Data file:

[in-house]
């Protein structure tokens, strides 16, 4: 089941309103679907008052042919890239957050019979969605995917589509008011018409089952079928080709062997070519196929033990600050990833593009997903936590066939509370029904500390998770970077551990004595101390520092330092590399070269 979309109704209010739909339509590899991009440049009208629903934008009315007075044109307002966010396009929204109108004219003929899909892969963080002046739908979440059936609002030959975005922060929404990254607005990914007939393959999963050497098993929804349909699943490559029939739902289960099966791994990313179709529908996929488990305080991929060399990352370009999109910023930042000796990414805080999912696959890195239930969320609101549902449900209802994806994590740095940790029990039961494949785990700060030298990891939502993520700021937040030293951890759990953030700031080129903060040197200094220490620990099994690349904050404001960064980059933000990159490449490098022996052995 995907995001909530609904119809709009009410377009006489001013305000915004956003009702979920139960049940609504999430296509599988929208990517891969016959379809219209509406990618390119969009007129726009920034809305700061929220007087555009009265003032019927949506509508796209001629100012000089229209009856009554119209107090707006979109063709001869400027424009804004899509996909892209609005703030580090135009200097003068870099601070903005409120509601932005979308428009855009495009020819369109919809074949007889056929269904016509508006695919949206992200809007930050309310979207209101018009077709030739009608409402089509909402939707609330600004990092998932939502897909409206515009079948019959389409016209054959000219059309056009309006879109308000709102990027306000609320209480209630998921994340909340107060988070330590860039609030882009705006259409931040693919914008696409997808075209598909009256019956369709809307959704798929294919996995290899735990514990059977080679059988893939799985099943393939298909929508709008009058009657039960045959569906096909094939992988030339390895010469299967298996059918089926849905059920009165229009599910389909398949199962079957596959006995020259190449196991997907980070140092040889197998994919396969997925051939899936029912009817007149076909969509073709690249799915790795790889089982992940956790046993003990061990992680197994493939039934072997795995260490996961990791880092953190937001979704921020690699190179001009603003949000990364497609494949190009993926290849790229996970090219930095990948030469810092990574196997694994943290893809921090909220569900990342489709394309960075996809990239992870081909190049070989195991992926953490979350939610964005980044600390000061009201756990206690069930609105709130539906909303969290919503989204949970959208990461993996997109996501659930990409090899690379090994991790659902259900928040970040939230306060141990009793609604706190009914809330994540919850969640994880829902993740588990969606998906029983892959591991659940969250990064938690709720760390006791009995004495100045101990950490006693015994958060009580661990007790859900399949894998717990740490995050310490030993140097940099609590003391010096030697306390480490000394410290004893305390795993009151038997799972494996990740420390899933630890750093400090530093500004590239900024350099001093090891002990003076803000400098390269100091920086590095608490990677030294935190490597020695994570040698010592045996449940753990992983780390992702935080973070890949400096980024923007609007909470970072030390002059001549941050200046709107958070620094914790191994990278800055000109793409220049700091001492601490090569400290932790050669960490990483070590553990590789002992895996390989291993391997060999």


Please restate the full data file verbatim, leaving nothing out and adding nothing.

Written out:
[in-house]
């Protein structure tokens, strides 16, 4: 089941309103679907008052042919890239957050019979969605995917589509008011018409089952079928080709062997070519196929033990600050990833593009997903936590066939509370029904500390998770970077551990004595101390520092330092590399070269 979309109704209010739909339509590899991009440049009208629903934008009315007075044109307002966010396009929204109108004219003929899909892969963080002046739908979440059936609002030959975005922060929404990254607005990914007939393959999963050497098993929804349909699943490559029939739902289960099966791994990313179709529908996929488990305080991929060399990352370009999109910023930042000796990414805080999912696959890195239930969320609101549902449900209802994806994590740095940790029990039961494949785990700060030298990891939502993520700021937040030293951890759990953030700031080129903060040197200094220490620990099994690349904050404001960064980059933000990159490449490098022996052995 995907995001909530609904119809709009009410377009006489001013305000915004956003009702979920139960049940609504999430296509599988929208990517891969016959379809219209509406990618390119969009007129726009920034809305700061929220007087555009009265003032019927949506509508796209001629100012000089229209009856009554119209107090707006979109063709001869400027424009804004899509996909892209609005703030580090135009200097003068870099601070903005409120509601932005979308428009855009495009020819369109919809074949007889056929269904016509508006695919949206992200809007930050309310979207209101018009077709030739009608409402089509909402939707609330600004990092998932939502897909409206515009079948019959389409016209054959000219059309056009309006879109308000709102990027306000609320209480209630998921994340909340107060988070330590860039609030882009705006259409931040693919914008696409997808075209598909009256019956369709809307959704798929294919996995290899735990514990059977080679059988893939799985099943393939298909929508709008009058009657039960045959569906096909094939992988030339390895010469299967298996059918089926849905059920009165229009599910389909398949199962079957596959006995020259190449196991997907980070140092040889197998994919396969997925051939899936029912009817007149076909969509073709690249799915790795790889089982992940956790046993003990061990992680197994493939039934072997795995260490996961990791880092953190937001979704921020690699190179001009603003949000990364497609494949190009993926290849790229996970090219930095990948030469810092990574196997694994943290893809921090909220569900990342489709394309960075996809990239992870081909190049070989195991992926953490979350939610964005980044600390000061009201756990206690069930609105709130539906909303969290919503989204949970959208990461993996997109996501659930990409090899690379090994991790659902259900928040970040939230306060141990009793609604706190009914809330994540919850969640994880829902993740588990969606998906029983892959591991659940969250990064938690709720760390006791009995004495100045101990950490006693015994958060009580661990007790859900399949894998717990740490995050310490030993140097940099609590003391010096030697306390480490000394410290004893305390795993009151038997799972494996990740420390899933630890750093400090530093500004590239900024350099001093090891002990003076803000400098390269100091920086590095608490990677030294935190490597020695994570040698010592045996449940753990992983780390992702935080973070890949400096980024923007609007909470970072030390002059001549941050200046709107958070620094914790191994990278800055000109793409220049700091001492601490090569400290932790050669960490990483070590553990590789002992895996390989291993391997060999």